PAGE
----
For the first edition of WiE Spotlight we spoke to Sascha Wilhelm, co-developer of a real time monitoring tool that uses web scraping to provide an up-to-date picture of gender representation in European academic institutions.
Through the development of the Women in European Economics monitoring tool, Professor Guido Friebel and Sascha Wilhelm present statistics on the proportion of women in European academic institutions. This allows for the investigation of the status of women in the field by country, hierarchy and institution. Being the first comprehensive data collection exercise of its kind, the research provides unparalleled insights into variation in the representation of women within the top 300 research institutions by research output.S
The following is an abridged version of WiE’s interview with Sascha Wilhelm.
Sascha works as an industrial economist that specializes in handling big data sources and had no prior experience on the topic of gender inclusion. Thus, Sascha’s decision to research women’s low representation in economics came as a new chapter in his career.
The more time Sascha spent working on the topic, the more his interest grew, as many of the findings appeared to challenge the idea that Europe has solved its gender problem. For instance, there are certain countries and institutions doing well in terms of gender equality but mostly, there remains an unequal share of women on all hierarchical levels. Additionally, the research points to that the better ranked institutions employ the lowest number of females, especially at a senior level. This finding is a novel contribution of the Women in European Economics monitoring tool as, to the best of our knowledge, no other researcher has raised this issue.
We find the value of the research that Sascha does to be invaluable. It provides objective evidence in a debate normally fraught with passion and gut-feelings instead of facts. Thus, the Women in European Economics monitoring tool can further promote awareness and transparency about the status of women in academia. Sascha hopes that the information discovered provides a new dimension to evaluate the performance of institutions and become a critical factor in the decision-making process about whether or not to accept a position.
Another interesting dynamic revealed was the existence of regional differences, making one wonder whether structural or cultural factors are playing a key role in gender imbalance within academia. Sascha explains how the narrowing down to exact factors is a challenge currently but that a leaky pipeline exists in the career of females in economics in Europe, just like in the United States. Even Scandinavian countries, showing the most equality, need to work to provide an environment where female Ph.D. students are just as likely to achieve tenure as males.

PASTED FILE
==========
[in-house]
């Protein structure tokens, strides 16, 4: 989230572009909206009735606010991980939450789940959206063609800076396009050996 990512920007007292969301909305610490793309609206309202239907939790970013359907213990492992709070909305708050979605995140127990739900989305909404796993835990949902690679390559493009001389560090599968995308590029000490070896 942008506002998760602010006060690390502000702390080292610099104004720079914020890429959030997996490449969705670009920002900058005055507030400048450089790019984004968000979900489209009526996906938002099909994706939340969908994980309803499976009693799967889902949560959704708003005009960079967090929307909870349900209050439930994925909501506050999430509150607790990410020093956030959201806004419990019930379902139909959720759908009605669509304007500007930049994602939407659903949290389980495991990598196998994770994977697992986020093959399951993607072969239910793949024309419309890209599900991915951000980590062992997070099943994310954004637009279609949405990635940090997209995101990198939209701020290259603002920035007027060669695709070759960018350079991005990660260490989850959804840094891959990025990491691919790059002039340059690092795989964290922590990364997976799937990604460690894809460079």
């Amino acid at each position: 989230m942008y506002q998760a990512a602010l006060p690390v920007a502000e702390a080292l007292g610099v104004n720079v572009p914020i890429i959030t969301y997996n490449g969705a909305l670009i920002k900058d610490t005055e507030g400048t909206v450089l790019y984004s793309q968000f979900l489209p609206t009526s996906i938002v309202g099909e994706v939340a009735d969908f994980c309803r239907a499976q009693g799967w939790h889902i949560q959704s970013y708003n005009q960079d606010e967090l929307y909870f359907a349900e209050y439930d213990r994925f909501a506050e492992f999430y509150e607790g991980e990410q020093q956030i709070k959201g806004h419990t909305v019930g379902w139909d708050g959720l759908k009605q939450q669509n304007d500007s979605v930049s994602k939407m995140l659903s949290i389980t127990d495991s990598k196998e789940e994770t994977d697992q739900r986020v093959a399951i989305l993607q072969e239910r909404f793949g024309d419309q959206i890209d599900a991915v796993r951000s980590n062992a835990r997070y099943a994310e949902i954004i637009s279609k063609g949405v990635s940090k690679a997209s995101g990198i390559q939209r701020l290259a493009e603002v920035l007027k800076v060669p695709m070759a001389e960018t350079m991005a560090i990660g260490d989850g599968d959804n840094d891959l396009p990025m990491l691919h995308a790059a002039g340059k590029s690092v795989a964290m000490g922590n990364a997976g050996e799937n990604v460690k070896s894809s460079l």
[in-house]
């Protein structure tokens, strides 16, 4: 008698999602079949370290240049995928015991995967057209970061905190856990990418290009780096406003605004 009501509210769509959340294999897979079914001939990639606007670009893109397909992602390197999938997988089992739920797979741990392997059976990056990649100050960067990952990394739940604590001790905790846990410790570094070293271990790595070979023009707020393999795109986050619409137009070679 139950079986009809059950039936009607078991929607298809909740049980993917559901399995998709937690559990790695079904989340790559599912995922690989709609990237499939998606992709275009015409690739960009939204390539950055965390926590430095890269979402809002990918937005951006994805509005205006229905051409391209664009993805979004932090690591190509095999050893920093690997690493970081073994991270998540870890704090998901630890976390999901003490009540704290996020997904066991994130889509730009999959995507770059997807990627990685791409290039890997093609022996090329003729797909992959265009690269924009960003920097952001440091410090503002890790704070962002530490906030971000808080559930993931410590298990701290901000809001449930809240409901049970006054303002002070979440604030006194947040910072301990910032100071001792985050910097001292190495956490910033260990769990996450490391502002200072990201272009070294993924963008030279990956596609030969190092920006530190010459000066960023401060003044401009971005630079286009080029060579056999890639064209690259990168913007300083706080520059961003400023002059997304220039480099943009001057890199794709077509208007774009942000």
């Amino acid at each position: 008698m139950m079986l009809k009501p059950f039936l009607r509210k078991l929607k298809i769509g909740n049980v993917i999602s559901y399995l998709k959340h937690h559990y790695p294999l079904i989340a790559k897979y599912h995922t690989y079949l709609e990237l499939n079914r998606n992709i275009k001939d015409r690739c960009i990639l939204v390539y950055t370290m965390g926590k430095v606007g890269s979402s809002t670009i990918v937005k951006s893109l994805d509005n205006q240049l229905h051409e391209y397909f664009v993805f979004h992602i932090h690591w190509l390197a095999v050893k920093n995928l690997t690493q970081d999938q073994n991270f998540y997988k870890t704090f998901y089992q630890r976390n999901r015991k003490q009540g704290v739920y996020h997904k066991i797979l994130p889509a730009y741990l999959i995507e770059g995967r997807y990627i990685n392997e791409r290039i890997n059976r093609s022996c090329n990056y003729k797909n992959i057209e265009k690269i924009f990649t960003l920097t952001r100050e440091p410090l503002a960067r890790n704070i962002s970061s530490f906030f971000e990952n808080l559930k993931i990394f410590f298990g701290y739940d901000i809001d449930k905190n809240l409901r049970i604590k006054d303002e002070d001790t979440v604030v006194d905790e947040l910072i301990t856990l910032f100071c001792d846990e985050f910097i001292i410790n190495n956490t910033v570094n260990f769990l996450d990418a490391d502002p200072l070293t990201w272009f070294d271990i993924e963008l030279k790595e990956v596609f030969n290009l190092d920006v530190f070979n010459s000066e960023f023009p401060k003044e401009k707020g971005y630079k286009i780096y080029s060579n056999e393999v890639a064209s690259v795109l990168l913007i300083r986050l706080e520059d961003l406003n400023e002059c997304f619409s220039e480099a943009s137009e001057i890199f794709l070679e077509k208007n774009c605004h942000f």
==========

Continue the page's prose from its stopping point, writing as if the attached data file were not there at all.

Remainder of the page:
Moving forward, Sasha recommends a few steps that research institutions can take in order to address their own gender imbalances. First, assess and compare how females are represented in their institution in comparison to equally ranked universities. Then, ensure that males and females are invited equally to seminars and conferences to maintain representation from all sides. Also, advisors must take responsibility to ensure that their female doctorates receive equal support for not just their academic careers, but their jobs thereon after as well.
Our final question for Sascha asked if this research generated any crucial questions for him and are there any key research/policy directions imperative to carrying this work forward. He answered, “I would like to determine the exact proportion of different reasons for inequality across institutions in economics. Why do other hard sciences do better than economics in keeping females in the profession? Answering these questions would help to determine reasonable policies to overcome inefficiencies in the current biased job allocation to males.”
Visit the Women in European Economics website to find out how your university or country compare!